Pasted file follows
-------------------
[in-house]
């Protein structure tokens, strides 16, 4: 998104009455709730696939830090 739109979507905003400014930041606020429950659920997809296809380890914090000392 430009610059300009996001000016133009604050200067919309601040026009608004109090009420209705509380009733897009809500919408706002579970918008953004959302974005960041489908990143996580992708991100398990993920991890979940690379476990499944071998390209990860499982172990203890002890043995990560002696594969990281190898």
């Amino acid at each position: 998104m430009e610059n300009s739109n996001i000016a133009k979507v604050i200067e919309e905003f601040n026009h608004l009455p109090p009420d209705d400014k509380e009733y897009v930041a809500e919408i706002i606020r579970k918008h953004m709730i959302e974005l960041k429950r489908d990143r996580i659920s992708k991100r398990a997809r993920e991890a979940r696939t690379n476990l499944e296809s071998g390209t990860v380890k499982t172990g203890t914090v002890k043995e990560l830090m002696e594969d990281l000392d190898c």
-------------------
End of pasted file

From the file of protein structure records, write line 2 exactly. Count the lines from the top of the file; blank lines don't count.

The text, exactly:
């Protein structure tokens, strides 16, 4: 998104009455709730696939830090 739109979507905003400014930041606020429950659920997809296809380890914090000392 430009610059300009996001000016133009604050200067919309601040026009608004109090009420209705509380009733897009809500919408706002579970918008953004959302974005960041489908990143996580992708991100398990993920991890979940690379476990499944071998390209990860499982172990203890002890043995990560002696594969990281190898």